The ride had been pretty wild at times, which is to be expected when you have 220 horsepower at the end of the throttle wire. But as I cruised into Portimao's pit lane after five laps aboard the machine that has earned a reputation as World Superbike's "bad boy," I was buzzing with adrenaline rather than shaking with fear.
True, the BMW had twitched as I braked into the uphill right-hander halfway around the track, and had snapped its bars to the side disconcertingly fast as I powered out of the Portuguese circuit's sweeping final turn onto the main straight at over 100 mph. But its throttle response was flawless, its cornering poise immense and its engine performance ferocious but generally well controlled.
It's a good thing my ride on the S1000RR came immediately after the last round of its debut season rather than earlier in the year. Because if there's one bike that changed a lot during the year, it's the 999cc four with which BMW made its dramatic-and very impressive-entry into top-level roadracing. Ironically, the bike's best performance came in the very first round at Phillip Island, Australia, where homeboy Troy Corser used his local knowledge to set the fastest lap on his way to eighth place. But that result disguised the fact that the team faced a huge task in developing a competitive bike from scratch while simultaneously trying to compete against teams with many years of experience.
Troy Corser's and Ruben Xaus' bikes are identical except for their front ends. The Aussie
It was no wonder that despite the BMW's sophisticated electronics system, its riders often struggled to gain the full performance from an ultra-short-stroke engine that was among the most powerful-if not the most flexible-on the grid. "Straight out of the box it had too much power in the wrong areas, and the electronics were fighting themselves," says Corser. "The tire would spin so the power would cut, then because it cut so hard it would spin again. Now the reduction of power is much smoother so the bike is much easier to ride."
On top of that, the hectic race schedule left little time for development. "For the first half of the year the bikes didn't stop travelling. I think they were back in the workshop for about two days in the first seven months," Corser continues. "It was only in the mid-season break that the engineers had time to go back and analyze all the data we'd gotten from the first six races. That's when we made huge steps. Before that point we were pretty much just testing on the race weekends. In the second half of the season we concentrated on getting results."
Engine development was helped by the fact that Corser brought with him from Suzuki Massimo Neri, the telemetry expert who helped the Australian win the World Superbike Championship in 2005. BMW took another step forward by setting up a testing team that included veteran racer Steve Martin.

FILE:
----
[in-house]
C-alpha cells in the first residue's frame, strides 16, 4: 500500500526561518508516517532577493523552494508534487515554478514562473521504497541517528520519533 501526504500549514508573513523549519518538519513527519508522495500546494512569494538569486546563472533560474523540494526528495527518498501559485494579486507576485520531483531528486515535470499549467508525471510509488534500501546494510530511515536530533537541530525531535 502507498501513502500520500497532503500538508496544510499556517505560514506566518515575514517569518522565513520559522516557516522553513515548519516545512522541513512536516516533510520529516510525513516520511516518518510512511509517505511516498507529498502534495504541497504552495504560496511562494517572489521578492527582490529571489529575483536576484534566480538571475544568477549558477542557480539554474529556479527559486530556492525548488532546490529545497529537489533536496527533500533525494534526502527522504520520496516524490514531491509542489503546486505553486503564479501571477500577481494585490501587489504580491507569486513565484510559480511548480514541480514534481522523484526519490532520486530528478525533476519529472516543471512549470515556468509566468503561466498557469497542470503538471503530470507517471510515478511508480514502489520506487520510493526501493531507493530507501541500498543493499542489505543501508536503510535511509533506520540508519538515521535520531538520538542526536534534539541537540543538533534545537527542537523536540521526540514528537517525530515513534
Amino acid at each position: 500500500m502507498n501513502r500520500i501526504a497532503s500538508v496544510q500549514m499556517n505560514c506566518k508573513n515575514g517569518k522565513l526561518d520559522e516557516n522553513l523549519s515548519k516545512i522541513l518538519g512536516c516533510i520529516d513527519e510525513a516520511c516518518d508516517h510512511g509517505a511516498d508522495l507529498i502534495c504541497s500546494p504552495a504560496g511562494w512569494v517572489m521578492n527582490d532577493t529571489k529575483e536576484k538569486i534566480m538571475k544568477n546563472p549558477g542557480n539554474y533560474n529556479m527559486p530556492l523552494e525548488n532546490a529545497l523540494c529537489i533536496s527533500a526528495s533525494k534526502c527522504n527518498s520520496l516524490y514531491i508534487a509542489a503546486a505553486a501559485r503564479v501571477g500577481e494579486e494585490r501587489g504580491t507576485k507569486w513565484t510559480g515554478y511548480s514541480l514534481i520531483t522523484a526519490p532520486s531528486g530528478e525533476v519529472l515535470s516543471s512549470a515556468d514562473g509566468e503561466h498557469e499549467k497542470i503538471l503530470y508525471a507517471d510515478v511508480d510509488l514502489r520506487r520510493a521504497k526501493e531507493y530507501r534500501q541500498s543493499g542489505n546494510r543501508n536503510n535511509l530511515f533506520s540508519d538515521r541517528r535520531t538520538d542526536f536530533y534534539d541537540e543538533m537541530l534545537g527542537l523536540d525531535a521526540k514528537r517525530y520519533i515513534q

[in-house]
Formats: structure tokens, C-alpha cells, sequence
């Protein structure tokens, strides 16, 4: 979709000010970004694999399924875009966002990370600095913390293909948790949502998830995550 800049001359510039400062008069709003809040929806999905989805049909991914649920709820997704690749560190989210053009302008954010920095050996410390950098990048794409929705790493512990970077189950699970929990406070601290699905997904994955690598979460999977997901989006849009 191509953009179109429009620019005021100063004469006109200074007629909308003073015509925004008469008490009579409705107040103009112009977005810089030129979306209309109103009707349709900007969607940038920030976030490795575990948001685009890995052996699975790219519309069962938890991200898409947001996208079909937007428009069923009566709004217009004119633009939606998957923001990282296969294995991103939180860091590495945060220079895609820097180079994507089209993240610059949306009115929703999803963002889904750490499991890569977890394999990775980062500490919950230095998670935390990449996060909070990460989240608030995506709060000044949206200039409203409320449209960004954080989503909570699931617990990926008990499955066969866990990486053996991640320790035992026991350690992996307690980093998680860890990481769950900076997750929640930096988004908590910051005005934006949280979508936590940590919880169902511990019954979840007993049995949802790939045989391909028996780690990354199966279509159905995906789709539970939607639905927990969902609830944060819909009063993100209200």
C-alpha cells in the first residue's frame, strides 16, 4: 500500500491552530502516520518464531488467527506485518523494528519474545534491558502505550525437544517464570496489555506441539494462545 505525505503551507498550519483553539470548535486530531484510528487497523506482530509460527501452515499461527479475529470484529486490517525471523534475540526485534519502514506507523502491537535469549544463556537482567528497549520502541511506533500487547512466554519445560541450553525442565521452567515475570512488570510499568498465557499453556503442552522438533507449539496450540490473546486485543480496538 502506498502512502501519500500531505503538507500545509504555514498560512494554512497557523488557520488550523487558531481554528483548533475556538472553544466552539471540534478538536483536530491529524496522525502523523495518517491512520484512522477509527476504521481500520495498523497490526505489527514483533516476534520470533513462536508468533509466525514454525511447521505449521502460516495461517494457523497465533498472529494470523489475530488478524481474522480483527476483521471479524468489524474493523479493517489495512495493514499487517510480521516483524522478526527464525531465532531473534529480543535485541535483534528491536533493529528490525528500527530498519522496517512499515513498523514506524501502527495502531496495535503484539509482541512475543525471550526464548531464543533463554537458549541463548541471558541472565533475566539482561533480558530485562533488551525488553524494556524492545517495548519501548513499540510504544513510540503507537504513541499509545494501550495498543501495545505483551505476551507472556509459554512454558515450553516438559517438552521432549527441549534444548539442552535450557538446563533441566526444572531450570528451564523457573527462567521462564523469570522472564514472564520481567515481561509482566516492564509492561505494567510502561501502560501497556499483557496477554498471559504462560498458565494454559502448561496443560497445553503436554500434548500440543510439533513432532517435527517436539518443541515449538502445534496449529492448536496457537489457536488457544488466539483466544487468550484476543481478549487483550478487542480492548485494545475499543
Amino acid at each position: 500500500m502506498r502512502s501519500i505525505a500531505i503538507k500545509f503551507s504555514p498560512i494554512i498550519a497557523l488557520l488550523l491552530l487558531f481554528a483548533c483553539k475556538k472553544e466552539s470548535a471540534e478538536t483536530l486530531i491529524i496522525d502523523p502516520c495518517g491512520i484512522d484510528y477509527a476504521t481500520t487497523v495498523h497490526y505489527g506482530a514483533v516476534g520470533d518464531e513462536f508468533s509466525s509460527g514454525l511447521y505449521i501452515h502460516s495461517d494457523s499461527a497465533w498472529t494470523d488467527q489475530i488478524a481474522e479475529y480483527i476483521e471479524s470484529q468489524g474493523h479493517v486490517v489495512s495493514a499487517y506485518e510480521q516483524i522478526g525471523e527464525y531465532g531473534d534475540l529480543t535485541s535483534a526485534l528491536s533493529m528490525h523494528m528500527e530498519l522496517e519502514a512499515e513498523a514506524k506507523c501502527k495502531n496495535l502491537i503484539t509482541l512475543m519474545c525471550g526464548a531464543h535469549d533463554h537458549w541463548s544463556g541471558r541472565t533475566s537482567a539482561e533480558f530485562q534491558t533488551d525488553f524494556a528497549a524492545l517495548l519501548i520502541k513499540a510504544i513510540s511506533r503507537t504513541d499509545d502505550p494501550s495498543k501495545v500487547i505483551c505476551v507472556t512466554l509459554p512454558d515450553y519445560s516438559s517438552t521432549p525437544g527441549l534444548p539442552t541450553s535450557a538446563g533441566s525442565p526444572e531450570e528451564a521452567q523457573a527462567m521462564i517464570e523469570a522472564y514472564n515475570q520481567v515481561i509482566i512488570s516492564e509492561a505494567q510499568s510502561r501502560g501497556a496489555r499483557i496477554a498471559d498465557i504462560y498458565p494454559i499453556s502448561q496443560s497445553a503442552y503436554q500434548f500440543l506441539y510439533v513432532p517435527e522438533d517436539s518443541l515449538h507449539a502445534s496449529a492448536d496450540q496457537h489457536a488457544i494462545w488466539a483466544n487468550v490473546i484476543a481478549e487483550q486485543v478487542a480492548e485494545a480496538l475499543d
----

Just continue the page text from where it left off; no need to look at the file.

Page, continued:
The chassis was repeatedly revised. "As we keep improving the engine, we have to change the chassis to keep up," explains Corser. "That's what we did all season. We stiffened the frame at the steering head because we wanted less flex, although at really bumpy tracks like Kyalami [in South Africa] we wanted less stiffness to help with grip. We're now on the sixth swingarm, and we've experimented with everything: torsional strength, length, weight and the thickness of the material itself."
Swingarm stiffness was the last thing on my mind as I set off on my brief stint at Portimao. I was glad to be riding the relatively roomy bike of Corser's lanky Spanish teammate Ruben Xaus, and I was relieved to hear that the bike had come so far in the past year.
The production S1000RR is a technologically advanced and powerful machine, and the World S
As with any top-level racebike, the area inside the fairing nose is a nest of electrical
Corser, Xaus and the BMW engineers have experimented with numerous swingarm variations in
For such a fearsomely powerful motorcycle the RR was brilliant fun to ride, and less intimidating than I'd expected. The best bit was the way it stormed out of the uphill second-gear left-hander, keeping its front wheel just off the ground as I trod into third and pulled my weight forward, momentarily feeling like a works racer even if my lap times told a very different story.
Corser and Xaus are back with BMW this season, and looking to improve on last year's total of 17 top-10 finishes by scoring regular podiums. "By the end of the season the bike was as fast as the Yamaha YZF-R1 that I rode to second place in the championship in 2008," says Corser. "We've got plenty of top-end power, and the handling's good. A little more midrange would be nice, but the engineers have made some developments and seen an advantage. So long as that transfers to the track, we're going to be very competitive."